This is a flyer from the Shoop Shoop, a 1970s sound system run by local mover and shaker Mike Horseman and his business partner and friend, Dick Hebdige. Whilst helping out with the Shoop Hebdige was also a postgraduate at the Centre for Contemporary Cultural Studies. As an adolescent in London he become heavily into the mod scene and when hejoined the Centre he decided to write about the phenomenon of youth subcultures for his MA thesis. He was eventually commissioned to write a book on the subject, much of the research for which he did amongst the mods, Rastas and later the punks who attended his sound system. Subculture: the meaning of style remains one of the seminal studies of post-war British youth culture.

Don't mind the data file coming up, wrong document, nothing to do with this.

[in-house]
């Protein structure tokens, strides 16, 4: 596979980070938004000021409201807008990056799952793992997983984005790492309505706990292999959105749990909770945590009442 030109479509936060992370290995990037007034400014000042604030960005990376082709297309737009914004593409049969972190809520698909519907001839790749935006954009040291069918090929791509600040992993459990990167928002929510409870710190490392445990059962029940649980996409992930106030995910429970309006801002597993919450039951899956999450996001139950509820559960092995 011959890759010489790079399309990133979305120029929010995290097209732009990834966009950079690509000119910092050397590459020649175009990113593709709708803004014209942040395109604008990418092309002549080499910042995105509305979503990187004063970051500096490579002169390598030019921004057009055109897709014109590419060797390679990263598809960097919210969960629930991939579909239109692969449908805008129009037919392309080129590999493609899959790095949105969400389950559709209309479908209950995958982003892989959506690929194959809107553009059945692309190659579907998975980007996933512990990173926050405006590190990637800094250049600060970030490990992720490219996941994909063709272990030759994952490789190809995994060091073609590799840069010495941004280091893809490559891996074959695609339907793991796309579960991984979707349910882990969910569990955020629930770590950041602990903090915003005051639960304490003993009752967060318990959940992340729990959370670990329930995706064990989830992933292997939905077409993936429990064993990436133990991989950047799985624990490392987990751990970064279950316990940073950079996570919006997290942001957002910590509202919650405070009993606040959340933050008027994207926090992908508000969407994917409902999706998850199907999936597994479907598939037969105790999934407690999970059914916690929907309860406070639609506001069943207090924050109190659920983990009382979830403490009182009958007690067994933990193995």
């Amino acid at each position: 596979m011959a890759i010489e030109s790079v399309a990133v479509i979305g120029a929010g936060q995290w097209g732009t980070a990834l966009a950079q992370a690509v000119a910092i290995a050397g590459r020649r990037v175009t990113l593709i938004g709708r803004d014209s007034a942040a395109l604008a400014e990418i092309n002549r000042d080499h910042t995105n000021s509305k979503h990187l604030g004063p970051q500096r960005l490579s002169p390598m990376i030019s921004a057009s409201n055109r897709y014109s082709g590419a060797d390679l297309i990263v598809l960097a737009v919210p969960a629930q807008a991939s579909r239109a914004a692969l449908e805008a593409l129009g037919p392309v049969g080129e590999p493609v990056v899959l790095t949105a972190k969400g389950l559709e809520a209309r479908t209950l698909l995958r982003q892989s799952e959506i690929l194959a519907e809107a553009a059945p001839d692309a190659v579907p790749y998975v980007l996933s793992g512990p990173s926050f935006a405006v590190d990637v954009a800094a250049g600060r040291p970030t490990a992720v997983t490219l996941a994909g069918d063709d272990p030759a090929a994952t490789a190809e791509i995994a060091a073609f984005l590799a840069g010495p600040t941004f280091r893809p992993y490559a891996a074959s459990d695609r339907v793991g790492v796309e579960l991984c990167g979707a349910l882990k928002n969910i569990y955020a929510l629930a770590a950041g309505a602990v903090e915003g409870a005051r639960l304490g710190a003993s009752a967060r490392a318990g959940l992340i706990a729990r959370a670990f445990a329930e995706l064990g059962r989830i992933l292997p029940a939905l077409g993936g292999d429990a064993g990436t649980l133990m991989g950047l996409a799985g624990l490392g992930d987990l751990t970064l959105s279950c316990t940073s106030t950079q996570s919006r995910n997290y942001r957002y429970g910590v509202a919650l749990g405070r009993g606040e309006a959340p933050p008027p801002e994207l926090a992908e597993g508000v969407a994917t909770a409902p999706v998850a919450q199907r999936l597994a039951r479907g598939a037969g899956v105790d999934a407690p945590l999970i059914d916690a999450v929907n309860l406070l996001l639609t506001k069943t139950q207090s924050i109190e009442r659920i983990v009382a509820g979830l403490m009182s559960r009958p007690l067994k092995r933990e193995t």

This is the front cover of the Centre’s annual report for the period 1972-1974. The annual reports were important for the Centre because they were a way of explaining the kind of research that students and staff members were involved in – what cultural studies was. Cultural studies as a field of study never really existed before Richard Hoggart established the Centre in 1964. By the time this report was published ten years later, Stuart Hall has been appointed director of the Centre following Hoggart’s departure to go and work for UNESCO. The front cover of the report is interesting because it reflects the Centre’s growing interest in youth cultures – groups like the mods, rockers and later the punks. This interest was reflected in ground-breaking publications like the jointly authored Resistance Through Rituals (1976) and Dick Hebdige’s Subculture: the meaning of style (1979) and will be returned to as part of this summer’s exhibition to mark the 50th anniversary of the Centre’s establishment.